Патент USA US2134028код для вставки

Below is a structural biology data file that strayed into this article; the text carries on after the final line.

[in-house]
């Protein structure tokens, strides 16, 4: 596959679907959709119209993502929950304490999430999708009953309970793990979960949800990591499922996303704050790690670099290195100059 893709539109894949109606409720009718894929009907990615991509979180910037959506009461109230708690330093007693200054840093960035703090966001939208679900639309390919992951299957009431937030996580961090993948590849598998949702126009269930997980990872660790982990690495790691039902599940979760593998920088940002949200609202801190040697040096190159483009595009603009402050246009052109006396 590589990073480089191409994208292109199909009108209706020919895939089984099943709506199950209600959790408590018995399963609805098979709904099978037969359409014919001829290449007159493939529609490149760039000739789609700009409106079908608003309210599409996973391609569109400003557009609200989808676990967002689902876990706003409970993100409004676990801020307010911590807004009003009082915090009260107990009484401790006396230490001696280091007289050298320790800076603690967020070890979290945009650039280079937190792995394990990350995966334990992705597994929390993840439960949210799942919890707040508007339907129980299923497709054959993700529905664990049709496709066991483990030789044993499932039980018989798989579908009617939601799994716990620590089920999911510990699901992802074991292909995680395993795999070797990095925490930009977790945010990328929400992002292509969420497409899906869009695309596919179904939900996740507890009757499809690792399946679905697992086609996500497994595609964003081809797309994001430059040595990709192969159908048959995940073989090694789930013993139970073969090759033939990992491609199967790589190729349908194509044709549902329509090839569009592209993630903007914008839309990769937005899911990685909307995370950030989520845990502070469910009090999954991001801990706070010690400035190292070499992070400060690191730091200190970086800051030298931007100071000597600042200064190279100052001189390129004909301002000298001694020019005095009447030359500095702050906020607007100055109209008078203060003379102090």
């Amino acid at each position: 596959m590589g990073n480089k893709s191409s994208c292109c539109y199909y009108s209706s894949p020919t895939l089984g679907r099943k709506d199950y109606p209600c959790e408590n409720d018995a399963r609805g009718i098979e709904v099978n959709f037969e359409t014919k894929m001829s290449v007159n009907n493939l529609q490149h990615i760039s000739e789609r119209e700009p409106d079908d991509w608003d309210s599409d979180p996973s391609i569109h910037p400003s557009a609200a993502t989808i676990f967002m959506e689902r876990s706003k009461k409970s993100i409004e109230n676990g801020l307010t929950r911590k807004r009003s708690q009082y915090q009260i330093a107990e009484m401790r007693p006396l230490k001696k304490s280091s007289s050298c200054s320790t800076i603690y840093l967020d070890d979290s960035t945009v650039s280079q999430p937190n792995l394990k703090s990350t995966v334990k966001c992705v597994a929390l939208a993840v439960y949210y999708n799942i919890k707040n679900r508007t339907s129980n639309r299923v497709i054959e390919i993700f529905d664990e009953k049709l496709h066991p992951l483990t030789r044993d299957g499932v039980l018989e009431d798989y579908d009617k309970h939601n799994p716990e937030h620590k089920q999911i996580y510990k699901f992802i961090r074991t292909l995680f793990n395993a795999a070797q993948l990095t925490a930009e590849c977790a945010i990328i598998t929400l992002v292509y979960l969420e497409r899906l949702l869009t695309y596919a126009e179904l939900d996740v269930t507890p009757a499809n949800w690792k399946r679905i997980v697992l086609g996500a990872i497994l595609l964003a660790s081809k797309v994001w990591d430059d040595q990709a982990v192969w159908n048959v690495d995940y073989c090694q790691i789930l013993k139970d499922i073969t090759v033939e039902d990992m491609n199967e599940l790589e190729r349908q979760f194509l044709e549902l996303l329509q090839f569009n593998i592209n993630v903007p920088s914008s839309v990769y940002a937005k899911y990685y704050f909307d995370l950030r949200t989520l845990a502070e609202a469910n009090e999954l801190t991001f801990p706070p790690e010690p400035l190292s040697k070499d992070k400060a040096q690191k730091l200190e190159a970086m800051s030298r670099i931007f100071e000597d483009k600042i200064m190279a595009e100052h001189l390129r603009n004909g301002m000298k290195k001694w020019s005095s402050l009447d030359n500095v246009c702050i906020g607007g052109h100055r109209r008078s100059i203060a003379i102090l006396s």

Oct. 25, 1938. 5 H_ CALDWELL - 2,134,028 ELECTRIC SHOCK SPEED WARNING Filed Oct. 5, 1956 IN VENTO'R BWTUART H.CALDWELL A TTORNEYS Patented Oct. 25, 1938 2,134,028 UNITED STATES PATENT OFFICE 2,134,028 ELECTRIC SHOCK SPEED WARNING Stuart H. Caldwell, Detroit, Mich., assignor to Kelch Heater Company, Detroit, Mich., a cor poration of Michigan Application October 5, 1936, Serial No. 104,108 8 Claims. (Cl. 177-329) This invention relates generally to motor ve hicles and refers more particularly to means for indicating to the operator when the rate of travel of the vehicle exceeds a pre-selected speed. 5 One of the principal objects of the present in vention consists in the provision of means ef fective when the vehicle exceeds a preéselected rate of travel to impart a tactual signal to a part of the anatomy of the operator indicating that 0 the desired speed is being exceeded. In accord ance with this invention, the tactual signal mere ly serves as a warning to the operator that he has exceeded the speed selected by him'and in no way restricts, or otherwise interferes, with 5 the actuation of the throttle to operate the ve hicle throughout its available speed range. ' Another advantageous feature of the present ~invention resides in the provision of an elec trically operated signal embodying means for ) imparting a shock to the operator of sufficient intensity to warn him that the pre-selected speed is being exceeded, but insufficient to startle the operator and cause him to become panicky. A further object of the present invention re 3 sides in the provision of a construction wherein the tactual signal is imparted to the operator 7 throughout the entire speed range from the par ticular speed selected by the operator and where in the intensity of the tactual signal is increased )' in the event the operator fails to heed the warn mg. In addition to the foregoing, the present in vention contemplates a relatively inexpensive sig nal capable of being readily applied to motor 3 vehicles of standard design without altering the construction of the latter. ' l The foregoing, as well as other objects, will be made more apparent as this description pro ceeds, especially when considered in connection ) with the accompanying drawing, wherein:—— Figure 1 is a diagrammatic view of a portion of a vehicle equipped with a warning device con structed in accordance with this invention; v Figure 2 is an enlarged sectional view of a por tion of the construction shown in Figure 1; Figure ‘3 is a plan view of the construction shown in Figure 2; Figure 4 is a diagrammatic view of the actuat ) ing means for the warning signal; Figure 5 is a front elevational view of the speed indicator with certain parts broken away for the sake of clearness; Figure 6 is a fragmentary perspective view of ’ ; a portion of the warning equipment; ' Figure 7 is a detailed sectional view of another portion of the warning device; and Figure 8 is another detailed sectional View. In accordance with the present invention, a tactual signal in the form of an electric shock 5 is imparted to the leg of the operator employed to actuate ‘the accelerator of the vehicle when the latter exceeds a pre-selected speed. The sig nal functions to impart a shock to the operator throughout the available range of speed from the 10 one pre-selected and actually increases the in-_ tensity of the shock when the speed of the vehicle substantially exceeds the one selected. In neither case, however, is the shock sufficient to startle the operator to such an extent as to cause 15 confusion. _ ‘ The above mentioned tactual signal is impart ed to the ankle of the foot of the operator en gaged with the accelerator pedal I0 and com prises a plate ll secured to the toeboard I2 of 20 the vehicle body adjacent the accelerator pedal. The upper end of the plate is shaped to conform to the ankle of the operator and is so positioned with respect to the accelerator pedal ID as to automatically engage the ankle when the cor- 25 responding foot of the operator is engaged with the pedal. A pair of contact buttons l3 are se cured to the upper end of the plate and are ar ranged in opposite sides of an electric circuit to be bridged by the ankle of the operator. As will 30 be more fully hereinafter set forth, when’ the speed of the vehicle exceeds the one pre-selected by the operator, the circuit is completed through the ankle of the operator bridging the buttons and a current of relatively small amperage is 35 passed through the ankle, indicating to the operator that he has exceeded the desired rate of travel. It may be pointed out at this timethat the accelerator pedal I0 is operatively ccn~ nected to the throttle I4 regulating the flow of 40 fuel mixture to the engine, and this connection is effected in accordance with conventional prac tice so that the speed ‘of the vehicle is controlled in the usual manner from the accelerator. The tactual signal brie?y defined above is ac- 45 tuated by a speedometer 15 of the fly-ball gov ernor type supported on the instrument panel of the body in a position to ‘be readily observed by the operator. The speedometer is shown in Fig ure 4 vas comprising a casing l6 having a dial I1 50 secured to the forward end of the casing in any suitable manner and having a needle I8 support ed in advance of the dial for movement across the face of the same. The needle I8 is secured to the front end of a shaft l9 journalled in the' front 55 2 2,184,028 wall of the casing and having the rear end opera so designed as to ‘maintain this engagement tively connected to a ?y-ball governor 20, through the medium of suitable reduction gearing 2|. The governor 26 is of conventional construction hav ing a shaft 22 journalled in opposite side walls of the casing and having collars supported on the shaft in axial spaced relationship for relative throughout continued travel. of the needle l8 in the direction of the arrow 4|. It will be noted that the forward end of the contact clip 36 ter minates in a pointer 42 adapted ‘to overlap the dial l1 and cooperates with the indicia on the dial to guide the. operator when selecting the particu lar speed 'he desires the signal to function. For example, if the operator desires to be warned when the vehicle exceeds ?fty miles per hour, the contact clip is adjusted until the pointer regis ters with the numeral 50 on the dial l1. This locates the contact clip 36 in a position to be en gaged by the leading edge of the contact segment when this‘ edge is moved by the needle shaft l9 to a position wherein it also registers with the numeral 50. As will be presently described, en gagement of the cooperating contacts closes the circuit to the signal II and the latter imparts a slight shock to the ankle of the operator's foot 20 movement toward and away from each other. In the present instance, the collar 23 is secured to 10 the shaft 22,‘ and the opposed collar 24 is mount ed' on the shaft for- axial sliding movement rela tive to the collar 23. The two collars are inter connected by means of weight carrying links 25, and the collar 24 is normally urged in a direction 15 away from the collar 23 by means of a coil spring 26 surrounding the shaft 22 between the collars. In accordance with conventional practice, the weight carrying links are arranged in pairs hav ing their outer ends respectively pivotally con 20 nected to the collars and having their inner ends pivotally connected together through the medium of centrifugal weights 21. The weights 21 move engaged with the accelerator pedal. The contact segment 35 is grounded through _ radially outwardly with’ respect to the axis of the shaft 22 in dependence upon the speed of rota 25 tion of said shaft and, as the weights are dis the casing I6 in the manner indicated by the reference character 45, and the contact clip 36 is electrically connected to one end of a‘ coil 46 25 -of a suitable relay having the other end con of the spring 20 toward the collar 23. As shown nected to a secondary 15 of an induction coil. The secondary .15 which serves as the source of power for energizing coils 46 and 51 as well as the source of power supplying the signal 30 placed outwardly by the action of centrifugal force, the collar 24 is moved against the action in Figure 4, the collar 24 is operatively connected to the drive gear 28 of the reduction gearing 2| by means of a crank 29 having the crank pin 30 » means, may be as shown in Fig. 4. In this ?gure engageable in an annular groove 3| formed in the a battery 41, grounded at 48, is connected to a step-up transformer generally, indicated at 10’. collar 24. The arrangement is such that move ment of the collar 24 axially'toward the collar The battery 41 is connected to a movable switch 35 23, under the in?uence by ‘the weights 21, effects a swinging movement-of the needle l8 over the face of the dial I1 through the medium of the crank 29 and train of gearing 2|. The governor shaft 22 is rotated from a selected part of the 40 power plant of the vehicle through the medium of a conventional speedometer drive cable 3| oper atively connected to a shaft 32 journalled in the casing l6 and having a spirally toothed gear 33 secured thereto and meshing with correspond 45 ingly spiralled teeth on the governor shaft 22. Owing to the fact thatthe diameter of the gear 33 is substantially greater than the tooth portion of the shaft 22, it necessarily follows that the shaft 22 is rotated at a speed faster than the arm 10 which is normally biased clockwise as 35 seen in Fig. 4, by a spring or other means (not shown). The cam 1| which is adapted to be continuously rotated by a part of the motor, moves switch arm 10 so as to rapidly make and break a circuit between contact 12 and switch 40 arm 1|]. Contact 12 is connected directly to the primary 13 and thence to ground, as indicated at 14. The secondary 15 is grounded as indicated at 16 and is connected to coils 46 and 51, the arrangement being such that the coils 46 and 45 51 are in parallel. It will be evident that the current applied- to coils 46 and 51 will be high frequency intermittent direct current, which will serve to maintain the armature 49 in either posi speed of the driving cable, and this practice is tion, according to which coil is energized. It 50 desirable in that it affords greater accuracy in will also be evident that the strength of this in 50 indicating the speeds of the vehicle. termittent direct current will depend upon the It has previously been stated that the tactual ratio between the number of turns in the primary signal II is actuated by the speedometer l5, and 13 and the secondary 15, and these will be of this is accomplished herein without appreciably course selected so as to apply a signal of suitable 55 55 altering the construction of the speedometer unit. strength to the operator of the vehicle. It will As shown in Figure 4, a contact segment 35 is v be recognized also that the step-up transformer secured tothe indicating needle shaft IQ for rota ‘ and circuit interrupter indicated generally at 10’ tion therewith as a unit and adapted to engage a contact clip 36 secured to a ring 31 of dielectric 60 material rotatably mounted on the forward end of the casing l6 and having teeth on the periph ery thereof adapted to mesh with a pinion 38 secured to the control shaft 39. The control‘shaft ' 39 is rotatably journalled on the casing and is provided with a control 46 positioned for conven ient manipulation by the operator. The arrange‘ ment is such that manipulation of the control 40 varies the position of the contact clip 36 rela tive to the segment and this, of course, ‘changes the speed at which the two contacts come into engagement with each other. In Figure 5 of the drawing, the segment is shown in a position where it has just engaged the contact clip 36, and it will be noted from this ?gure that the segment is in Fig. 4 and also indicated in Fig. 1, is or may be, if desired, a portion of the ignition circuit, 60 in which case the cam 1| may be in the distribu tor and the secondary 15 may be the secondary of the ignition circuit. For simplicity, the drawing is purely diagrammatic and circuits and connec tions ‘not necessary to the present invention have 65 been purposely omitted. The armature 49 of the relay is pivotally sup ported intermediate the ends thereof and carries a contact 50 at one end electrically connected to one of the buttons |3 of the signal, through the 70 medium of a resistance 5|, and adaptedto en gage the contact 52 of the coil 46, when the latter is energized, to supply electrical energy to the aforesaid button I3. The other button l3 of the signal II is grounded, as at 53, so that both con 75 2,134,028 tact's must be bridged by the ankle o! the o ator before the circuit can be closed. Assuming that the contact segment moves into engagement with the contact clip 36, it will be noted that a circuit is closed through the coil 46, and energization of the latter causes the con tact 50 to engage the contact 52. When this is 3 cuit having the resistance and the switch con trolling the other circuit to pass a predetermined current through a part of the anatomy of the operator to indicate that, the predetermined value has been reached and at a higher value to pass an increased current through a part of the anat~ omy of the operator. accomplished, electrical energy is supplied to the 3. In a motor vehicle, a pair of electrical, cir button l3 on the signal H, and the electrical en 1 cuits embodying spaced contacts located in a po ergy, passes through the ankle oi‘ the operator sition to be bridged by a part of the anatomy to the ground 53. This, of course, imparts a of the operator during manipulation of the vehi shock to the operator indicating that he has ex cle, one of the circuits having a resistance there ceeded the pre-selected speed. in, switches respectively controlling the circuits, Reference has been made to the fact that the means eiiective when a condition of the vehicle intensity of the warning signal is increased when exceeds a predetermined value to close the switch the speed of the vehicle substantially exceeds the controlling the circuit having the resistance pre-selected speed. The foregoing is accom ‘ therein,,to pass a predetermined current through plished in the present instance by providing a a part of the operator’s anatomy and means ei second contact clip 36' secured to the ring 31 fective as the value of the condition is further adjacent the clip 36 and engageable with a sec increased to close the switch controlling the ond segment 35' secured to the needle shaft [9 other circuit to pass an increased current through for rotation as a unit with the segment 35. It a part of the operator’s anatomy. will be observed from Figure 5 that the leading 4. In a motor vehicle, a pair of electrical cir edge 55 of the segment 35' is spaced from the cuits embodying spaced contacts located in a po corresponding edge of the segment 35 in a direcsition to be bridged by a part of the anatomy tion opposite the direction of rotation indicated of the operator during manipulation of the ve by the arrow 4|. As a consequence, the segment hicle, one of the circuits having a resistance 35' contacts with the clip 36’ after-the clip 35 therein, switches respectively controlling the cir engages the segment 35 to actuate the signal ll. cuits, means effective when a condition of the Just prior to engagement of the clip 36’ with vehicle exceeds a predetermined value to close the contact segment 35’, the insulating ring 55’ the switch controlling the circuit having the re on-the periphery of the segment 35' engages a sistance therein to pass a predetermined current shoulder 60 formed on the clip 35 and disen through a part of the operator’s anatomy, means‘ gages the latter from the segment 35 to break the eii'ective as the value of the condition is further circuit to the signal H. Immediately after the increased to close the switch controlling the clip 36 is disengaged from the segment 35 by the other circuit to pass an increased current through segment 35', an arcuate cam 56 on the front side of the latter contacts with the clip 36' in the‘ manner shown in Figure 8, and closes a circuit to the coil 51 of a second relay. Energization of thecoil 51 causes the contact 58 on the end of the armature 49 opposite the end having the contact 50, to engage the coil contact 59 and supply electrical energy to the same button I3 on the signal, previously de?ned as connected to the contact 50. The resistance 5| in the con ductor connecting the contact 50 to this button contact is omitted in the electrical connection of the contact 58 with the signal, so that a circuit of higher amperage is passed through the oper ator’s ankle when the circuit controlled by the segment 35' and clip 36' is closed; This, of course, serves to increase the intensity of the signal imparted the operator. In either case, however, the current is not su?icient to startle or confuse the operator. What I claim as my invention is: 1..In a motor vehicle, means effective when a condition of the vehicle exceeds a predetermined value to pass a relatively low amperage current through a part of the anatomy of the operator of sui?cient intensity to indicate that the prede termined value is being exceeded, and means for increasing the amperage as the value of the con dition is increased above the pre-determined value. - 2. In a motor vehicle, a pair of electrical cir 10 ‘ 20 30 a: Cl a part of the operator’s anatomy, and means under the control of the operator for pre-select ing the value of the condition at which the switch controlling the circuit having the resistance is closed. * 40 5. A condition signaling apparatus, a member controlling said condition, a plate secured adja cent one side of said member and extending up wardly, said plate adapted to engage an opera tor, spaced contacts on said plate, a ?rst and 45 second parallel circuit, each including said con tacts, a resistance in said ?rst mentioned circuit, condition responsive means adapted to close said ?rst circuit when said condition attains a prede termined value to warn said operator by electri 50 cal shock that said predetermined value has been reached, and to close said second circuit when said condition attains a second predeter~ mined value higher than said ?rst mentioned pre determined value to warn said operator by in creased electrical shock‘that said second prede termined value has been reached. 6. In condition responsive signaling mechai > nism in a motor vehicle, a control member, a plate secured adjacent to one side of said mem 60 ber, spaced contacts on said plate in a position to engage the operator, a circuit including said contacts, condition responsive means and a switch controlled by said means to close the cir cuit to said contacts when said condition is above 05 a predetermined value. cuits embodying spaced contacts located in a position to be bridged by a part of the anatomy of the operator during manipulation of the ve nism in a motor vehicle, a control member, a hicle, one of the circuits having a resistance tacts on said plate in a position to engage the 70 therein, switches respectively controlling the cir cuits, and means effective when the condition of the vehicle exceeds a predetermined value to successively close the switch controlling the cir 7. In condition responsive signaling mecha plate secured adjacent said member, spaced con operator, a ?rst and second parallel circuit, each including said contacts, said first circuit includ ing a resistance therein, condition responsive means adapted to close said ?rst circuit when said 75 4 2,134,028 condition is above a predetermined‘ value to sig nal the operator by a de?nite electrical shock, tion of the vehicle exceeds a predetermined value and to close said second circuit when said con dition is above a second predetermined value greater than said ?rst mentioned value to signal the operatorby an increased electrical shock. 8. In a motor vehicle, a control member for said vehicle, tactual signal means adjacent said control member, means e?ective when a condi stant intensity, and means e?ective when said to operate said tactual signal means at a con condition exceeds a second predetermined value higher than said ?rst predetermined value to op erate said signal means at an increased constant intensity. * STUART H. CALDWELL.